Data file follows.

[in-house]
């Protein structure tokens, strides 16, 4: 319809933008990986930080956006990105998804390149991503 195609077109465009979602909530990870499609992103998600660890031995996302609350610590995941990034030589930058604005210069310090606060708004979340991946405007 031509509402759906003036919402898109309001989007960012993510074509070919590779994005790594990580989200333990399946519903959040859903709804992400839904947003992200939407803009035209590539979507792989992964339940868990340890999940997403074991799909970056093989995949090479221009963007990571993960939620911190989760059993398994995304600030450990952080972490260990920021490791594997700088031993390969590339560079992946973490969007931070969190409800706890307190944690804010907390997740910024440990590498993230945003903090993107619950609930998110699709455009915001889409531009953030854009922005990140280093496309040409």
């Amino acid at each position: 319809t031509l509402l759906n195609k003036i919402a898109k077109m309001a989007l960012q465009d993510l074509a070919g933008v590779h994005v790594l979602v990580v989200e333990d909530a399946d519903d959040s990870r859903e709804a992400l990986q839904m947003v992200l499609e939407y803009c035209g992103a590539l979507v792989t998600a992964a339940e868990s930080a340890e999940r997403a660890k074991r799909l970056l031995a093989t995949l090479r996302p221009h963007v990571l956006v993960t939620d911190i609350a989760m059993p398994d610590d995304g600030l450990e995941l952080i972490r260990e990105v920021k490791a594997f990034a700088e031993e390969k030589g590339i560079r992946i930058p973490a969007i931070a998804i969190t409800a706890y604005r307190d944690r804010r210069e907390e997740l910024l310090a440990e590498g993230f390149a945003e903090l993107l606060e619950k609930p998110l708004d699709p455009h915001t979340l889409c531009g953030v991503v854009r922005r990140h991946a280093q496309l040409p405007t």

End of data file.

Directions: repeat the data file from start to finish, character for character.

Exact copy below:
[in-house]
């Protein structure tokens, strides 16, 4: 319809933008990986930080956006990105998804390149991503 195609077109465009979602909530990870499609992103998600660890031995996302609350610590995941990034030589930058604005210069310090606060708004979340991946405007 031509509402759906003036919402898109309001989007960012993510074509070919590779994005790594990580989200333990399946519903959040859903709804992400839904947003992200939407803009035209590539979507792989992964339940868990340890999940997403074991799909970056093989995949090479221009963007990571993960939620911190989760059993398994995304600030450990952080972490260990920021490791594997700088031993390969590339560079992946973490969007931070969190409800706890307190944690804010907390997740910024440990590498993230945003903090993107619950609930998110699709455009915001889409531009953030854009922005990140280093496309040409």
């Amino acid at each position: 319809t031509l509402l759906n195609k003036i919402a898109k077109m309001a989007l960012q465009d993510l074509a070919g933008v590779h994005v790594l979602v990580v989200e333990d909530a399946d519903d959040s990870r859903e709804a992400l990986q839904m947003v992200l499609e939407y803009c035209g992103a590539l979507v792989t998600a992964a339940e868990s930080a340890e999940r997403a660890k074991r799909l970056l031995a093989t995949l090479r996302p221009h963007v990571l956006v993960t939620d911190i609350a989760m059993p398994d610590d995304g600030l450990e995941l952080i972490r260990e990105v920021k490791a594997f990034a700088e031993e390969k030589g590339i560079r992946i930058p973490a969007i931070a998804i969190t409800a706890y604005r307190d944690r804010r210069e907390e997740l910024l310090a440990e590498g993230f390149a945003e903090l993107l606060e619950k609930p998110l708004d699709p455009h915001t979340l889409c531009g953030v991503v854009r922005r990140h991946a280093q496309l040409p405007t």